This press release may include forward-looking statements. These forward-looking statements are based on current expectations about future events affecting us and are subject to uncertainties and factors, all of which are difficult to predict and many of which are beyond our control, including: risks related to our assumption that the Masimo Rainbow SET Rad-57 Pulse CO-Oximeter will be an effective universal screening tool at all EDs and risks related to our assumption that Masimo Pulse CO-Oximetry technology will deliver a sufficient level of clinical improvement over alternative carbon monoxide screening methods to allow for rapid adoption of the technology in hospital and emergency medicine environments, as well as other factors discussed in the "Risk Factors" section of our annual report on Form 10-K for the year ended December 29, 2007, filed with the Securities and Exchange Commission on March 4, 2008. Although we believe that the expectations reflected in our forward-looking statements are reasonable, we do not know whether our expectations will prove correct. You are cautioned not to place undue reliance on these forward-looking statements, which speak only as of the date hereof. We do not undertake any obligation to update, amend or clarify these forward-looking statements or the risk factors contained in our annual report on Form 10-K for the year ended December 29, 2007, whether as a result of new information, future events or otherwise, except as may be required under the federal securities laws.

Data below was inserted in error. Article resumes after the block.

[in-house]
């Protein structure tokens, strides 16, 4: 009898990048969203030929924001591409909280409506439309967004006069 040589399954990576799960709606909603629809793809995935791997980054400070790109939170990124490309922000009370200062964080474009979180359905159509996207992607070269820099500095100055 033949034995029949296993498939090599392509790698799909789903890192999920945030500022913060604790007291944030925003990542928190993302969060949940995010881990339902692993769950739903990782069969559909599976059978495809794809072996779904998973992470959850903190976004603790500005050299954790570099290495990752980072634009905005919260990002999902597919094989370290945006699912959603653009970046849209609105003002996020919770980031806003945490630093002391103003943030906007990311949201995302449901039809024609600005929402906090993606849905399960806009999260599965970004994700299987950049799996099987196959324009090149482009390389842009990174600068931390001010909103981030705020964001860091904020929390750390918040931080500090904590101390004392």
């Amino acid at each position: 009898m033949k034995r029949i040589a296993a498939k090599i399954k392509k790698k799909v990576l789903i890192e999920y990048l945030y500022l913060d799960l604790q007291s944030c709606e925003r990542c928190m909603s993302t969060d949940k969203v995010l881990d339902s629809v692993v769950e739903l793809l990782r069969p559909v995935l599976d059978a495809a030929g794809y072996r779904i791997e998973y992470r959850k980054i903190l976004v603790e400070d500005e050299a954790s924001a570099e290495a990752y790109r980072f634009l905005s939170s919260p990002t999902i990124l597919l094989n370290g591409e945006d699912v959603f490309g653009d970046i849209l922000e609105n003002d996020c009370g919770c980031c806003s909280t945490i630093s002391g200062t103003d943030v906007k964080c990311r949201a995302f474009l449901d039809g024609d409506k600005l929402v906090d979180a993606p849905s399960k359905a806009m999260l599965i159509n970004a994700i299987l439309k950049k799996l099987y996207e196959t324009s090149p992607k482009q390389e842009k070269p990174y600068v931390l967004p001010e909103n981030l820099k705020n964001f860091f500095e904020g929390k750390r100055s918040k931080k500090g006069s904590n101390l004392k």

Masimo, SET, Signal Extraction Technology, Improving Outcomes and Reducing Cost of Care by Taking Noninvasive Monitoring to New Sites and Applications, Rainbow, SpHb, SpOC, SpCO, SpMet, PVI, Pulse CO-Oximetry and Pulse CO-Oximeter are trademarks or registered trademarks of Masimo Corporation.